Exactly three days ago, I penned a story about overcoming obstacles, specifically related to my daughter’s basketball experience. The resolution of that story involved my daughter speaking to her coach, requesting more playing time on the court.

Today, via some comp time from earlier in the week, I am afforded the opportunity to watch a game on our home court. I arrive after the start of the game, with points on the board already. I settle into my plastic bleacher seat, draw my digital camera from my shoulder, set the controls to capture crisp motion with a thin plane of focus. I’m sure the film speed is bumped up pretty high, but the settings are capturing the movement of the players adequately.

From the opposite end of the court, our team returns the ball, and it’s passed to my youngest daughter. She dribbles down to our hoop, the remainder of players have now caught up to her. I’ve pressed the shutter button on my camera, and a flurry of exposures rapidly fire. Eighteen inches from the three-point line, my daughter launches the ball toward the hoop. I can’t believe that she attempted a throw from so far back!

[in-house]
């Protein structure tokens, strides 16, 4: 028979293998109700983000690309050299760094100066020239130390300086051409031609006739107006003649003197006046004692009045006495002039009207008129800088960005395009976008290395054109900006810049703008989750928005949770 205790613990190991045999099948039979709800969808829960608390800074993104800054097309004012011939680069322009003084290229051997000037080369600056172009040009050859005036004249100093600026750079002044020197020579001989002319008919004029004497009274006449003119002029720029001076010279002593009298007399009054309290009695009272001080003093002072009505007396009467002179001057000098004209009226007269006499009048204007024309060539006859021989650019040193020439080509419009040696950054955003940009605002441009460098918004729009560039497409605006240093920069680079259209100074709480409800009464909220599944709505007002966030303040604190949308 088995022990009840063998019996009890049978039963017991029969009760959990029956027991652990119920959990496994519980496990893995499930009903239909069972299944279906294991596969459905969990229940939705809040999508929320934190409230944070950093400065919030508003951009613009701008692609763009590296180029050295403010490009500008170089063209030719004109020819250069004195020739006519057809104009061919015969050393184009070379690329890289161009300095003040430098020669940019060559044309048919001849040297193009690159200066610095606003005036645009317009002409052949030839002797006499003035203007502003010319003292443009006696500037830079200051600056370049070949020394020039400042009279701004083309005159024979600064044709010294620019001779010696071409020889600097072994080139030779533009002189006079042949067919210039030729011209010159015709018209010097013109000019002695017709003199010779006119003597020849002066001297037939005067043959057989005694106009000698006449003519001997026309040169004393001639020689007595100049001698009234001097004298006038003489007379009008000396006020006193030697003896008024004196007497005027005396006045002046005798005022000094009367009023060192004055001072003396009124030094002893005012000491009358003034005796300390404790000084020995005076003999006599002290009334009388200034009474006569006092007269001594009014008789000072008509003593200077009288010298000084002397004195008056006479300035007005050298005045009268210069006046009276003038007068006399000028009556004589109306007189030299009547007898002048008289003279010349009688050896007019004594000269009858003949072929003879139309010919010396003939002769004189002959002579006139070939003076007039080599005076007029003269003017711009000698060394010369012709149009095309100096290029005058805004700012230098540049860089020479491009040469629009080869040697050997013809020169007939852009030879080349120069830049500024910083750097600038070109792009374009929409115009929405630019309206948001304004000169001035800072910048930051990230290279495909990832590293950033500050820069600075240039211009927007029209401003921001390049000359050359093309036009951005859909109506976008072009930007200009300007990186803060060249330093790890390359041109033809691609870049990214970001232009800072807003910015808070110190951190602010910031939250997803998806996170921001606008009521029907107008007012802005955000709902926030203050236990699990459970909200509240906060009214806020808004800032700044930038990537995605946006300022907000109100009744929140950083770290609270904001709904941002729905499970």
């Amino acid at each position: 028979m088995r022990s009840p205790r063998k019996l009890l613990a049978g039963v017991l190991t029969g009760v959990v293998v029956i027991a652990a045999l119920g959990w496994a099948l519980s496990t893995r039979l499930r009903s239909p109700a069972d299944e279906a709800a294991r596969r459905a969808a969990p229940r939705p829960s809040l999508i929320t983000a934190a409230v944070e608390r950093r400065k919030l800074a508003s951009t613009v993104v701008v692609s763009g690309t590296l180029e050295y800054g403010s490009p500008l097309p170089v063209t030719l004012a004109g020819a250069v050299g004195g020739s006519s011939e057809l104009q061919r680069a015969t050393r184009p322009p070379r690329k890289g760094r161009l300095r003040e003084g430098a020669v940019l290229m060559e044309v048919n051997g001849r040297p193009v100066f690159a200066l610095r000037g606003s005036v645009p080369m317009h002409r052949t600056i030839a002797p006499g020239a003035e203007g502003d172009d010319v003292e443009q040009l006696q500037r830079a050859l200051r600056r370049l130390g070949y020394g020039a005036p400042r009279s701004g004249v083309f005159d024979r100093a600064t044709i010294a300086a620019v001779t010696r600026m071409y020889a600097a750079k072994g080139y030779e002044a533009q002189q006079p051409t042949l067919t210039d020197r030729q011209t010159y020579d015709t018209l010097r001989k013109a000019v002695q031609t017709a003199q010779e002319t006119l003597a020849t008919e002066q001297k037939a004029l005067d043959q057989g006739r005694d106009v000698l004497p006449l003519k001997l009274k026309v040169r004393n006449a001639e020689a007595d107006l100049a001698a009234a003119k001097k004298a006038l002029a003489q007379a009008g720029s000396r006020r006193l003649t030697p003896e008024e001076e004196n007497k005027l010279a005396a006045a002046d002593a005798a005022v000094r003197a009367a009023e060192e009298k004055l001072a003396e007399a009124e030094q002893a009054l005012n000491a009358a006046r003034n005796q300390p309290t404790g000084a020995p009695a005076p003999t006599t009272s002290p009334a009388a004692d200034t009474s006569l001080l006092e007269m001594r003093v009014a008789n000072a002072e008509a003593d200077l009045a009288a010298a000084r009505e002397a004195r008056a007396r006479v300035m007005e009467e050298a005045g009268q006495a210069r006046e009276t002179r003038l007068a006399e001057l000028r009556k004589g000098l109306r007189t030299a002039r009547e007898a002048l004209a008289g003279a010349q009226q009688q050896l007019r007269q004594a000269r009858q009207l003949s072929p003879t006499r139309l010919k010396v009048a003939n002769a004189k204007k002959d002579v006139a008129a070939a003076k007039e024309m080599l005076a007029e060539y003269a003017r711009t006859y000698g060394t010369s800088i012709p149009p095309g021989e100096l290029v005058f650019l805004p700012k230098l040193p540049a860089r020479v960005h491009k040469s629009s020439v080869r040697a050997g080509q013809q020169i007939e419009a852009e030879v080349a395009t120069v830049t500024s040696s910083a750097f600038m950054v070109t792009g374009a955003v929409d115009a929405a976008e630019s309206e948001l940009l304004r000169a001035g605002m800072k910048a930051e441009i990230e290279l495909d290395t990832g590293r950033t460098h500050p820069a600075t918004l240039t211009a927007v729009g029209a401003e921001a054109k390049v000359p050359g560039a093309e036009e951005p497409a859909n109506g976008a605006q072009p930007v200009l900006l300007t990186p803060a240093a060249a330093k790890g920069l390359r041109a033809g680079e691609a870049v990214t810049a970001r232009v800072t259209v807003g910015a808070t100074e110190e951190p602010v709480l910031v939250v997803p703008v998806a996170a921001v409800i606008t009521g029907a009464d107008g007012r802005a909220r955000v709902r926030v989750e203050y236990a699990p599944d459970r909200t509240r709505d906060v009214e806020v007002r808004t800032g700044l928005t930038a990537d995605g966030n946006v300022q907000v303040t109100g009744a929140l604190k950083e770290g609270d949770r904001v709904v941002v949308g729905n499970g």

I want to say that everything in the gym moved in slow motion, that time stood still, that we all lived in a moment of suspended anticipation just like in the movies, but it flashed by so quickly. She planted her feet, launched the ball with her arms, and watched intently as the ball swooshed through the net. No one could believe it, or rather, everyone was surprised—including me.

Basketball is a lifelong game. You continue to learn from the game day in and day out, and all along the way, you get better ~ Scottie Pippen

I would love to say that particular score lit a fire under our team and that we won the game by a landslide, but that wasn’t the case. In fact, we lost by a huge margin. That’s not the point of the evening though, but rather that I was in attendance to watch my daughter score her first basket of the season.

Once I had some time at home to review the captured images, I couldn’t believe my eyes. I had captured the arc of the ball and the exact moment of my daughter’s anticipation, as she scored the basket. I couldn’t have asked for anything better than that.